19 July, 2008

Saturday Night, Riding the Red-Eye

The FM signal pops and hisses subtly, so I move the antenna and nudge the tuner a couple of times in each direction. Clunky headphones are an umbilical, link me to my Panasonic as I ready a blank cassette in deck two. The cell is dark, save for the forty-five watt lamp at the desk. I am awake enough, thanks to the ritual eight o'clock coffee — sufficiently caffeinated to ride the airwaves into the small hours. The familiar voice of a friend and some favorite music will be my companions along the way.

It may be difficult to recognize as a scenario from this post-millennial decade, not from twenty years earlier. Radio? Cassettes? But each and every Saturday night this is how it goes. The station, an independent, listener-supported outfit, has an eclectic schedule, offering programming as diverse and divergent as techno, Tejano, and talk. Nowhere on commercial terrestrial radio (not in this Midwestern market, at least) could I hear album tracks from Peter Murphy, Depeche Mode, New Order, nor anything at all, for that matter, by the Legendary Pink Dots, Cocteau Twins, or VNV Nation. My friend's show features mostly a mélange of that sort of retro, electro, New Wave, New Romantic, post-punk fare, as well as contemporary acts inspired by the same. She and I often joke about the "format-free format" of her if-I-like-it-I'll-play-it approach.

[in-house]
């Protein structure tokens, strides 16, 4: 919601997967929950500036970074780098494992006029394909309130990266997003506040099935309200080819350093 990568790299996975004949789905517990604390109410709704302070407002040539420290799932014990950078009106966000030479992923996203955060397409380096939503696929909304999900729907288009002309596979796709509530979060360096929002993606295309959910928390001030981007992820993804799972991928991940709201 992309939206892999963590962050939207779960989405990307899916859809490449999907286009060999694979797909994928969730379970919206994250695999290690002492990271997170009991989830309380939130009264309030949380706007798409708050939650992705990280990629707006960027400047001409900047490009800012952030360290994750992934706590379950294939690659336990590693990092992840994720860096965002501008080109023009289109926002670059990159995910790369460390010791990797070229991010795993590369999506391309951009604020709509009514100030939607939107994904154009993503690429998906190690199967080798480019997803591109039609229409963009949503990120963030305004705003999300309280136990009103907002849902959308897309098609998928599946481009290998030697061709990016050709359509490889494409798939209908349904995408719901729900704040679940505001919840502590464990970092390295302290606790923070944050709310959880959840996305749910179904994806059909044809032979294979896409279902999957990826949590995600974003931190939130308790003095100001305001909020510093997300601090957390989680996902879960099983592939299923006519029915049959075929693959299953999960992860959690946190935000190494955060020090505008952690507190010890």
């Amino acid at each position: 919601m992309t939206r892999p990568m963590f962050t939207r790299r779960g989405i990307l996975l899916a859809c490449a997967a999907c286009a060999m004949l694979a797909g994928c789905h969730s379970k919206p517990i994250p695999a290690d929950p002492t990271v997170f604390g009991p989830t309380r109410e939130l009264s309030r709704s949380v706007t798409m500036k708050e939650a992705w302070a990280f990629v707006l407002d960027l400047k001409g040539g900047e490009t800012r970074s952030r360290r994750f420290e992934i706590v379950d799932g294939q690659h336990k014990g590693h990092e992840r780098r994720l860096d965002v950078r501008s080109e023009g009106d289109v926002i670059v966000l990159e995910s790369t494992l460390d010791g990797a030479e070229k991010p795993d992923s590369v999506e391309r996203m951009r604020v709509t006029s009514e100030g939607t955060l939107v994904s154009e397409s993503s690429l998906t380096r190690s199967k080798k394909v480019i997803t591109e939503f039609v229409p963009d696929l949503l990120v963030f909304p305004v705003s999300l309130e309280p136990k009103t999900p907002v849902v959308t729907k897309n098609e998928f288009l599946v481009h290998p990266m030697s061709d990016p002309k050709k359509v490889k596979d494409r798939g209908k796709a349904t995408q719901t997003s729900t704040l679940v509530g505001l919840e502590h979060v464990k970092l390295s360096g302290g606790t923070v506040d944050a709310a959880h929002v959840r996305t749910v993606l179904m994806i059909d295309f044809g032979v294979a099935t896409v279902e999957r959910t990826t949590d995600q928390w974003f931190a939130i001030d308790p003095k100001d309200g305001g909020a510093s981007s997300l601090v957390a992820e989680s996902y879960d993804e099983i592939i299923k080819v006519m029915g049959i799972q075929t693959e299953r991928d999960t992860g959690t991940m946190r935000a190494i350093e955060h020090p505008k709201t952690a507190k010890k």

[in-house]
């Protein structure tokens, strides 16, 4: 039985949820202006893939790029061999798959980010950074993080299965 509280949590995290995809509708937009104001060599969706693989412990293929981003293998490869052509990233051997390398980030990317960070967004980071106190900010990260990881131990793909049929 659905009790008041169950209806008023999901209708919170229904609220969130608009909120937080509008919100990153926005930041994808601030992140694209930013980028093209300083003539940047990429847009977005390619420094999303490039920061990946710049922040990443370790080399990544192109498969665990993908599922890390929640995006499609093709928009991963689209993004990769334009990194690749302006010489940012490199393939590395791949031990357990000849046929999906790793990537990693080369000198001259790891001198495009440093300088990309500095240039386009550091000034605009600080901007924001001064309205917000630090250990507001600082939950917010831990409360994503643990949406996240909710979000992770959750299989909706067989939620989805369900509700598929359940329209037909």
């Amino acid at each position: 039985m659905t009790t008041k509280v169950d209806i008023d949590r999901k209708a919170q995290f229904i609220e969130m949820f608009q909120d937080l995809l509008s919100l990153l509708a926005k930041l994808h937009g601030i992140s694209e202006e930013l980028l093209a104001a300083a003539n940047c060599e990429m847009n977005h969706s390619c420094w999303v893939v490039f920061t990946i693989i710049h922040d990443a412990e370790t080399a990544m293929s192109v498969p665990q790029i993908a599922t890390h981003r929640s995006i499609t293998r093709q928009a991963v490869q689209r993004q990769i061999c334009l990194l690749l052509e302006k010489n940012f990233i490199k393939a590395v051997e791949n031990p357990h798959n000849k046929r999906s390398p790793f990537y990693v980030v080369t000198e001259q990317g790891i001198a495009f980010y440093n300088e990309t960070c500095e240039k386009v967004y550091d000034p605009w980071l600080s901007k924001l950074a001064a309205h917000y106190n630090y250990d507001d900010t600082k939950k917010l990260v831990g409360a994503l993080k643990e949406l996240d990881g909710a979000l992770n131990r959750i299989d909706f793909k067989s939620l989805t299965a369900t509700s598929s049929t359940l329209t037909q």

As scattershot as Sunshine’s playlists might seem, they’re often replete with the stuff of my life’s soundtrack. Many of the songs are bound up inextricably in the strands of my memory, and lead me every week on a tangled, tangential tour of the past as I follow each thread.

Learn to love me / Assemble the ways / Now, today, tomorrow / And always My father has just given me my first Smiths album, Louder Than Bombs. We are seated on the giant sofa in the living room, all ears. I study the album’s scant liner notes while Pops walks me through the band’s history, their monumental relevance, and the reasons they will never, ever get back together. Morrissey is crooning about a quiet revolution of shoplifters, Johnny Marr is jangling his guitar around. I am fourteen. In a few years, I will own every Morrissey CD available, and most of the Smiths’ studio output. Pops will become the biggest influence on my musical taste, and I will forever love him for that.